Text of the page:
There is a simpler way. Create a page that has links to your view with the filter value in the querystring.
I.e. /Lists/MyList/CustomView.aspx?FilterField1=Department&FilterValue1=Finance

You can use up to three Filters this way.

Friday, January 8, 2010

Getting the current User in Infopath

For one of my clients I recently completed a leave form component. Sadly we could not use Infopath as neither the client was consistently installed across the organisation nor did they have an enterprise license. In my research around this topic I did come across a great 7 part article series showing step by step how to create a Leave Form using Infopath. The articles describe all steps in quite some detail and will get anybody going in no time. Once special gem in his series explains how to set the value of a text field to the full name of the currently logged in user using SharePoint Webservices.


the other articles in the series can be found here (note that they are all over the place)


Sunday, January 3, 2010

Showing Attachments in List Views

Came across this one for one of my custmers. Wants an ability to upload documents to a list item and then show the uploaded docuuments on the list view.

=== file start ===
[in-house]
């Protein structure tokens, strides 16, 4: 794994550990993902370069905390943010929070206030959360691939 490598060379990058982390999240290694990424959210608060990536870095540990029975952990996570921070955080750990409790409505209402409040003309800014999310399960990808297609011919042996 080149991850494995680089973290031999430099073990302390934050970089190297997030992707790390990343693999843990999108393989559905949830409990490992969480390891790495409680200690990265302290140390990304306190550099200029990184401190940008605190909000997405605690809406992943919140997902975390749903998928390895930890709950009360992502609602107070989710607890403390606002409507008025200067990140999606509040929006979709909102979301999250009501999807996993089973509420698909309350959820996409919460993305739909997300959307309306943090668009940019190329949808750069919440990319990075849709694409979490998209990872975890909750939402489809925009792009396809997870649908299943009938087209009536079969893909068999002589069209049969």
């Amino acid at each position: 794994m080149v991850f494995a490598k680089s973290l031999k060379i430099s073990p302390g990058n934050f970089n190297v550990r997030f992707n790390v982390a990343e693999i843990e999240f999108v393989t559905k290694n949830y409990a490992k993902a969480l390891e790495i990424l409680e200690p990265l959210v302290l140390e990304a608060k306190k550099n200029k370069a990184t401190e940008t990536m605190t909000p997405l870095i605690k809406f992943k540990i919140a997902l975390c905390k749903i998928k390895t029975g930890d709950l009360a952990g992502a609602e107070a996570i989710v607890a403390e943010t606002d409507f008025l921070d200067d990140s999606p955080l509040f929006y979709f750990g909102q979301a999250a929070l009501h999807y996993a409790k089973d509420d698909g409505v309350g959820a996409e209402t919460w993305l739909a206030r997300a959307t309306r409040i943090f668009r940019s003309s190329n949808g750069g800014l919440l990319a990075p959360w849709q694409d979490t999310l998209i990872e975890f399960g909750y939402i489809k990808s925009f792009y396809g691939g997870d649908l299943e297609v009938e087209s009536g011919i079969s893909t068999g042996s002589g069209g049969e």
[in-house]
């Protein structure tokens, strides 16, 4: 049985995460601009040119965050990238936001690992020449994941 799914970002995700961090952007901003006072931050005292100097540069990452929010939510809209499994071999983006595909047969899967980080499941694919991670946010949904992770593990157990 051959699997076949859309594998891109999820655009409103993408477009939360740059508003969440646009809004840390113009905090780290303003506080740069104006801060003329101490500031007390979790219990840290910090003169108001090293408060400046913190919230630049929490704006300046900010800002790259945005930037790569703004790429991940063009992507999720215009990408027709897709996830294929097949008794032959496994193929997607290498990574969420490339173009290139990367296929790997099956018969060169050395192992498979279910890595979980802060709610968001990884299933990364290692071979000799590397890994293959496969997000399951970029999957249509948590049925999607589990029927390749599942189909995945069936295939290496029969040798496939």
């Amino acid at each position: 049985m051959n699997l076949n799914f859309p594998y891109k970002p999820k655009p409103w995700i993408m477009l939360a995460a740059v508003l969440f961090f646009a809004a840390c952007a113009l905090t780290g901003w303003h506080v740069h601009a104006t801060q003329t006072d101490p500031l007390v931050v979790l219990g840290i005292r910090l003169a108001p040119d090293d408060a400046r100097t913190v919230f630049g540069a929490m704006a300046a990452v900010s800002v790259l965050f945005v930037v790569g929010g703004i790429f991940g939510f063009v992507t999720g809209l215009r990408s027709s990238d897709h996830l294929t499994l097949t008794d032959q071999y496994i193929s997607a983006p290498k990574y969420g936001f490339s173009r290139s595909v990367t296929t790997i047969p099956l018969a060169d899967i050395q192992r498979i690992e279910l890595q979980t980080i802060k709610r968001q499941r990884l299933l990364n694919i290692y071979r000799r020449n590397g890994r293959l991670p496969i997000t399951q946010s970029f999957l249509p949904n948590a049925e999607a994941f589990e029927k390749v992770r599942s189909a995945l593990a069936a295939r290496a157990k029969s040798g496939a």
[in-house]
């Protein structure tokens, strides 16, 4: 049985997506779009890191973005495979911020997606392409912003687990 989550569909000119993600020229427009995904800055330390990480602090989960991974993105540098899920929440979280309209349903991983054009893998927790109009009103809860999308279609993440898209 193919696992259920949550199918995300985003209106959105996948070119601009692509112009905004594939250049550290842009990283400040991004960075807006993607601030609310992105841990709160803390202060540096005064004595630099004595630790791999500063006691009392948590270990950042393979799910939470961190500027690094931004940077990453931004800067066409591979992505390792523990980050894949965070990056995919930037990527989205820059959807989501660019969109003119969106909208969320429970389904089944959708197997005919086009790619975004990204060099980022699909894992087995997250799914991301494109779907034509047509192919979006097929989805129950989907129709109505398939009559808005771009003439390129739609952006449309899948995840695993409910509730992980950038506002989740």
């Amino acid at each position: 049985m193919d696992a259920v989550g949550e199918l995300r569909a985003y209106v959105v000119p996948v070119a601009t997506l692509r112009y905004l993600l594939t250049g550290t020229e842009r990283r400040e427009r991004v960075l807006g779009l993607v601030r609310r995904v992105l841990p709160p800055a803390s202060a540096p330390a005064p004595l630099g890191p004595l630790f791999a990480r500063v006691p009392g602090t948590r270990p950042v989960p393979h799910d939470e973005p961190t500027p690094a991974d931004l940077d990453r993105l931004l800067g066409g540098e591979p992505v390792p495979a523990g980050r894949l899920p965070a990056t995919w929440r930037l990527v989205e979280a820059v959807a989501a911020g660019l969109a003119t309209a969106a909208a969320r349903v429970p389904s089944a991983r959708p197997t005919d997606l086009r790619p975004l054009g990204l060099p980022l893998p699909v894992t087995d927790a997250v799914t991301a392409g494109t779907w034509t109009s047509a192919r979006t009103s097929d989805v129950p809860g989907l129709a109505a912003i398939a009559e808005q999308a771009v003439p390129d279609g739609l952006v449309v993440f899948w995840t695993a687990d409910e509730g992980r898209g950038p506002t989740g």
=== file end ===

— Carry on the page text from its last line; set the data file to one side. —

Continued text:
The solution here is to use Attachments and try to get them to show on the view. By default the Attachments field will only give back a true/false value of 0/1, which is only useful for highlighting the fact that there are attachments.
You can build SharePoint Controls into your views and the one you need to show all the attachments as links is the AttachmentField

The best place to put this control is in your dataviews. Either create one in SharePoint Designer from scratch or convert an existing view into a DataView through righ clicking it in SPD 2007 and choosing "convert to XSLT DataView". Once converted you can add the control to the page.
But beware. When creating it from scratch you will be missing the Namespace directive (xslns) which ensures that the xsl parser does not get confused with your ASP.NET code. Best bet here is to convert a view and have a look at all the xslns entries it puts in there. It will enlighten you.